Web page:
Citizen Planning Bill of Rights
Saving Special Places • Building Better Communities
Rampant growth and uncontrolled development are forever changing the face of Florida. Elected officials, business leaders and others need to take action before our state’s quality of life and rich natural resources are damaged beyond repair. 1000 Friends of Florida is calling on elected officials to empower Floridians to play a greater role in planning for the future of their communities. 1000 Friends recommends that Florida communities adopt the Citizen Planning Bill of Rights, which would give citizens in Florida’s communities:
The right to shape changes to your neighborhood, community and region.
Developers should be required to prepare a citizen participation plan, notify impacted property owners and neighborhood associations (using formal lists compiled by the local government), and conduct workshops with citizens to identify all issues of concern prior to any public hearing. The developer must then present to the commission a list of all issues raised and indicate if and how they were resolved. Unresolved issues then become the focus of discussion, rather than an afterthought covered in two or three minutes of public testimony.
The right to a process free of last-minute changes.
Comprehensive plan amendments should not be changed in the seven days prior to the advertised public hearing. This allows citizens, commissioners, and others to fairly evaluate the document with data and analysis and not be subject to an endless “shell game” of last-minute changes. If the plan amendment is revised within that period, the hearing should be postponed unless all affected parties agree otherwise.
The right to a supermajority vote on major decisions.
In order to protect the integrity of the comprehensive plan, a “super majority” vote should be required for proposed changes that directly affect the community’s unique sense of place. For example, a community may define itself through certain policies that direct building heights, urban boundaries, environmental protections, etc. Changes to such important policies should have the highest level of support and require the consent of more than a simple majority of elected officials.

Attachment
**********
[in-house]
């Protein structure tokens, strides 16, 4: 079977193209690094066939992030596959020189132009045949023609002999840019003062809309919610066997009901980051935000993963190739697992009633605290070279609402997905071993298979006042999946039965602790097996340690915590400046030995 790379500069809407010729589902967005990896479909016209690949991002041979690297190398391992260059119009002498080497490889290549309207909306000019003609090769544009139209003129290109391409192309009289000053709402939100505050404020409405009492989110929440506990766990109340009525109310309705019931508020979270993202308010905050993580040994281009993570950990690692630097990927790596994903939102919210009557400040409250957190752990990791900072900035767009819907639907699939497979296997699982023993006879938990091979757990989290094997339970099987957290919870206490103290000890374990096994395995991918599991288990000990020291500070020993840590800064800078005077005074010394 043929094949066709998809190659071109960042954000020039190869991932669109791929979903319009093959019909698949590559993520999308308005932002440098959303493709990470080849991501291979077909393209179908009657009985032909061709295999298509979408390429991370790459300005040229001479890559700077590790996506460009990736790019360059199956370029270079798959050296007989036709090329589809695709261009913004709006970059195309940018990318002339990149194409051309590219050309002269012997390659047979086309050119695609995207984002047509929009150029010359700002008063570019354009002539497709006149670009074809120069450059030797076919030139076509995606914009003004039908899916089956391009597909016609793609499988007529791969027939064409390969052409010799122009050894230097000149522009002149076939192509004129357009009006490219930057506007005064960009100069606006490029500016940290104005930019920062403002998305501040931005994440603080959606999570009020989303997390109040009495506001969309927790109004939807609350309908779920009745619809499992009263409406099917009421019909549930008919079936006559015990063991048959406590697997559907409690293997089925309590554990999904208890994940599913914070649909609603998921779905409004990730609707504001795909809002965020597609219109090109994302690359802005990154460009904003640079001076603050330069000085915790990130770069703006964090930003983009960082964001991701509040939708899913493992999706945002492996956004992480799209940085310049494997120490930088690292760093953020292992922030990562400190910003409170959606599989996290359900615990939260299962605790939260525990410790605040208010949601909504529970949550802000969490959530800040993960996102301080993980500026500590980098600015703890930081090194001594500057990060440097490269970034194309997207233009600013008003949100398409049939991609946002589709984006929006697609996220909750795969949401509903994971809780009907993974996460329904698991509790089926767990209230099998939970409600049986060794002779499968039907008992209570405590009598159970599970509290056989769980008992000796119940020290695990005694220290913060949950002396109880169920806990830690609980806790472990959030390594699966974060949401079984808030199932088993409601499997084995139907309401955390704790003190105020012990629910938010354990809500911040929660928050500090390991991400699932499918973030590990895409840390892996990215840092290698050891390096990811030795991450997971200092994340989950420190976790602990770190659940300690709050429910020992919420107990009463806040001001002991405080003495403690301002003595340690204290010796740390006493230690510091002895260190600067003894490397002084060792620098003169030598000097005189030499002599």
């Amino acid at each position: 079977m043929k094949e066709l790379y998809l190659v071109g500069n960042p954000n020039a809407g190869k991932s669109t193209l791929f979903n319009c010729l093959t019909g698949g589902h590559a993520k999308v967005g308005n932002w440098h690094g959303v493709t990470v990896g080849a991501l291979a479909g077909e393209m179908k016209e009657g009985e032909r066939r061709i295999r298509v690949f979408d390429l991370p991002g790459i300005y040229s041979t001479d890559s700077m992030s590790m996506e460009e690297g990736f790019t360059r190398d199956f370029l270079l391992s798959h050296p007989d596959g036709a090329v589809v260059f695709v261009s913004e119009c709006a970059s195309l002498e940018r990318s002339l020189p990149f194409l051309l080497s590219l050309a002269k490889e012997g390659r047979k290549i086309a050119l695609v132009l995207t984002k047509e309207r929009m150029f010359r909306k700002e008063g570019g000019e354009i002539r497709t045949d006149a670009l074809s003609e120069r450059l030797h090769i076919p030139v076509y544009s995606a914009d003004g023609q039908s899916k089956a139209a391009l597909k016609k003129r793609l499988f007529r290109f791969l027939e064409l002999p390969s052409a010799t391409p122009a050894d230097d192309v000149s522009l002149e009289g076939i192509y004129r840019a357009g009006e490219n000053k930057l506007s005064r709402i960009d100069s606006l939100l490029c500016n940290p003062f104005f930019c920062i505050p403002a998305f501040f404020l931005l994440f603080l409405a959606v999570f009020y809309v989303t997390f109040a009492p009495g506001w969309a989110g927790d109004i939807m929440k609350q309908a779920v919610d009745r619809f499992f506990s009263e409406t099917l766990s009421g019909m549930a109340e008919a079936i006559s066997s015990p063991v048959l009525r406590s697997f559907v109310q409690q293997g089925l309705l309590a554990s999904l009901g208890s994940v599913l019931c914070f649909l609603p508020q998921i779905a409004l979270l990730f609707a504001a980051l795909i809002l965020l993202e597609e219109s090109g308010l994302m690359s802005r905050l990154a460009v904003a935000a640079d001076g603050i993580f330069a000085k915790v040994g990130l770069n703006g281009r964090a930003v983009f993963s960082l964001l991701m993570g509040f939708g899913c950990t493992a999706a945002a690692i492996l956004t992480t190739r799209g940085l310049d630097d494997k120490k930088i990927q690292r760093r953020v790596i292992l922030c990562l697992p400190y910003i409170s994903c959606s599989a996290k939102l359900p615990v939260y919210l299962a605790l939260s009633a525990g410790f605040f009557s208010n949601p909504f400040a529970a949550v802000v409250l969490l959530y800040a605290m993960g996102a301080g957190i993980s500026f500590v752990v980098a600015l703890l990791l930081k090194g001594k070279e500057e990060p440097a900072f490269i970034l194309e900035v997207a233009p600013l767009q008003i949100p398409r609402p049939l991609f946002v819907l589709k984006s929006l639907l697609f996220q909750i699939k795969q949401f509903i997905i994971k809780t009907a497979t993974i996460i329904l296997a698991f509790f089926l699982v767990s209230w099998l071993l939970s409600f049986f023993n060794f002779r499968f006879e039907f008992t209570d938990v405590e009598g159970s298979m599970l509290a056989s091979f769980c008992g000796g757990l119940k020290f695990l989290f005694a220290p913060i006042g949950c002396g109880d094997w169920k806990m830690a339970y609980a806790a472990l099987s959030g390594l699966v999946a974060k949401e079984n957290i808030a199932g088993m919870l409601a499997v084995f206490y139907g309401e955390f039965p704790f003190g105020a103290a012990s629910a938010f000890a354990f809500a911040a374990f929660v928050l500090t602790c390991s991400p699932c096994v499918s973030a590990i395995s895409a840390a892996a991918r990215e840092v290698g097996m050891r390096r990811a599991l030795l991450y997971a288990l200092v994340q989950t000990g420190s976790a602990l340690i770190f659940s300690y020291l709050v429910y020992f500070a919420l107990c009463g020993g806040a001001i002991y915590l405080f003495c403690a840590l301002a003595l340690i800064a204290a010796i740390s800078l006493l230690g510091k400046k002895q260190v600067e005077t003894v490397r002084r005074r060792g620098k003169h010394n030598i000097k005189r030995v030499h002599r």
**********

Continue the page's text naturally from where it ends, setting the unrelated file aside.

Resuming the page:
The right to more easily challenge decisions made by your local government.
Current citizen standing and legal review standards should be improved to make the process more equitable, quicker and less costly. In particular, standing provisions should be consistent throughout the appeal process such that a citizen qualifying under Chapter 163 is automatically given that same status in the court system.
The right to be free of fear of unwarranted legal retaliation.
In order to promote more active involvement, private citizens and organizations shall be shielded from any developer-initiated SLAPP (strategic lawsuits against public participation).
In addition, 1000 Friends is advocating that the conversion of rural land to urban density – in the form of compact, walkable, mixed-use communities in appropriate locations – shall only be undertaken in fair trade for significant public benefit. This shall include the permanent preservation of natural and agricultural lands and open spaces.
Florida’s population and developed lands are projected to almost double over the next 50 years, and the state faces many uncertainties because of the impacts of rampant sprawl, the loss of rural lands, and sea level rise. Citizens must be allowed to have a meaningful say in how their communities grow in the future. Improvements to public participation through programs like the citizen planning bill of rights are needed now, more than ever. We know that Florida needs a visionary and workable planning process that relies on an informed and active citizenry.
The following communities have adopted all or some of the provisions included in 1000 Friends’ recommended Citizen Planning Bill of Rights: Gadsden County, St. Johns County Neighborhood Bill of Rights, City of North Miami Beach, City of Hallandale Beach, Martin County, Sarasota County, City of Sarasota. Please contact Vivian Young at firstname.lastname@example.org if you are aware of other communities with enhanced citizen participation provisions.